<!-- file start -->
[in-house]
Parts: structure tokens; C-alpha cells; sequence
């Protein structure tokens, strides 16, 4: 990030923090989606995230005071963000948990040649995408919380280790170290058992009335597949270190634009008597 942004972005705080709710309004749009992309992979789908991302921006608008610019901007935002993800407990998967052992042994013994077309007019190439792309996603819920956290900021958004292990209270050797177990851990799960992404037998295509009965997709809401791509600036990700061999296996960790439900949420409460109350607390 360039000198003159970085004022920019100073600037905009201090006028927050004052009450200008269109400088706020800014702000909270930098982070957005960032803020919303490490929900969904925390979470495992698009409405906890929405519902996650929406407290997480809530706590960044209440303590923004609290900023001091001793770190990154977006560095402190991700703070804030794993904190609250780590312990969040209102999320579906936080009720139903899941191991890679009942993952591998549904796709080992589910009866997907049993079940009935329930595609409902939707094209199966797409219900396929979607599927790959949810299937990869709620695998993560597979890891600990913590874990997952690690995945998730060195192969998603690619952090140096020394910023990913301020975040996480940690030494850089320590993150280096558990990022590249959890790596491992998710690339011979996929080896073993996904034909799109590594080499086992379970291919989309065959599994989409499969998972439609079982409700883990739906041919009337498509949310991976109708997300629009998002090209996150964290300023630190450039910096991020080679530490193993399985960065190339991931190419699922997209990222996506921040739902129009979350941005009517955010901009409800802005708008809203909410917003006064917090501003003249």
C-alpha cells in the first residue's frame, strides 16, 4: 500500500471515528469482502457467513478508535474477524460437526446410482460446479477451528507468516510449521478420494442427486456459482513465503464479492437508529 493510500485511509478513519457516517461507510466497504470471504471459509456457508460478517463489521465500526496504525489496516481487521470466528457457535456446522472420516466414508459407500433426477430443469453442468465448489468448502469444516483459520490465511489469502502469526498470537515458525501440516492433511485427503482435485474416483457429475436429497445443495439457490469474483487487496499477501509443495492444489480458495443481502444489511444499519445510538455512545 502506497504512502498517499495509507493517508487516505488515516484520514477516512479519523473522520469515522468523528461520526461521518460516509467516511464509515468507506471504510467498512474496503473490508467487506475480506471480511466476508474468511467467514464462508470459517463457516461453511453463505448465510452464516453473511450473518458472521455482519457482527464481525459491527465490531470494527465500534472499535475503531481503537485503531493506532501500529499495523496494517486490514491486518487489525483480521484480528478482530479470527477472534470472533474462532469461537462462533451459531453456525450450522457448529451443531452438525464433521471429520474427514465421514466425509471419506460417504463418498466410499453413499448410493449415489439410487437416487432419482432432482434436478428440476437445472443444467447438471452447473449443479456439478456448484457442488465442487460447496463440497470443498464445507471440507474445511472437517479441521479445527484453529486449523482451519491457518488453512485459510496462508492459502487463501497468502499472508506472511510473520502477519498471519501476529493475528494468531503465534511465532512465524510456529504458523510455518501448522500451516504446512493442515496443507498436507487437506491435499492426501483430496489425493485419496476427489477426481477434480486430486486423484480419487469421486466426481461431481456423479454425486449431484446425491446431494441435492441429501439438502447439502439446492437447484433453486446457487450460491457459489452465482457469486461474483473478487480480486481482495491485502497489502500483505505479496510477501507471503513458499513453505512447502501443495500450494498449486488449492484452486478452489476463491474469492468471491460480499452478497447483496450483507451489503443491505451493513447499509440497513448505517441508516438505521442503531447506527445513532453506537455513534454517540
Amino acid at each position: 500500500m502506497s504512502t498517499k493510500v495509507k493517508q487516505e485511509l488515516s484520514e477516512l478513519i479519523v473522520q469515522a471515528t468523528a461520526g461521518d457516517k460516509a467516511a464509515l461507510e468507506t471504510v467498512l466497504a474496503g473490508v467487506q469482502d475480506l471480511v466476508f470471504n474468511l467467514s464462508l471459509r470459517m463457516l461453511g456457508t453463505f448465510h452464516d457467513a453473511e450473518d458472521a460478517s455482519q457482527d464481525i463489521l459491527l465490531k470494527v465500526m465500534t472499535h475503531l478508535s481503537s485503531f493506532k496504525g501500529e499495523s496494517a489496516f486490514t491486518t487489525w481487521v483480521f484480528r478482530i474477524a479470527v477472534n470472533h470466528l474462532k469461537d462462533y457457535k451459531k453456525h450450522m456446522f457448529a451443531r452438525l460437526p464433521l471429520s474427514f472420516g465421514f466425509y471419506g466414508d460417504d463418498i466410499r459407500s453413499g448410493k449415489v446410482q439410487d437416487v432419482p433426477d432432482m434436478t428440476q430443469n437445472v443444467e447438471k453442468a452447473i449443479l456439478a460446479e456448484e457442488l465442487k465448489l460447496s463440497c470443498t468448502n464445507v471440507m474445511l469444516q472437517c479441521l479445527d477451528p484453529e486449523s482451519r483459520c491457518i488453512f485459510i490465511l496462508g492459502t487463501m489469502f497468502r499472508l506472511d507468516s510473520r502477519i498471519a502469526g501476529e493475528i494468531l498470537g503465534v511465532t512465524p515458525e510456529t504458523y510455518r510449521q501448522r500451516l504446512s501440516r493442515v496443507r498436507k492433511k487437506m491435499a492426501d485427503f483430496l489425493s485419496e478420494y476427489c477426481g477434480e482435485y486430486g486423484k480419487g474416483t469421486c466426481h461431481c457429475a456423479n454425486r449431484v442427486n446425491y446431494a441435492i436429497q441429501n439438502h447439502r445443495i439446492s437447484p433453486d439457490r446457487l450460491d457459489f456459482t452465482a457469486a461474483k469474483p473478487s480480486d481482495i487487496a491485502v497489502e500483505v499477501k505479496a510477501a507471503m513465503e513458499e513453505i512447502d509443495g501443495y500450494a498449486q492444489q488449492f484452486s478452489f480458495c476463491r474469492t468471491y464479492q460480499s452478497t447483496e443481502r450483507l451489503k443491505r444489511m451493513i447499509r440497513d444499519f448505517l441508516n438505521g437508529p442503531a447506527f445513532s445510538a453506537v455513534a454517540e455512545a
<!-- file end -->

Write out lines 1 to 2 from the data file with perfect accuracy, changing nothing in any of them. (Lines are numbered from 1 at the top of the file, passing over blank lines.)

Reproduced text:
[in-house]
Parts: structure tokens; C-alpha cells; sequence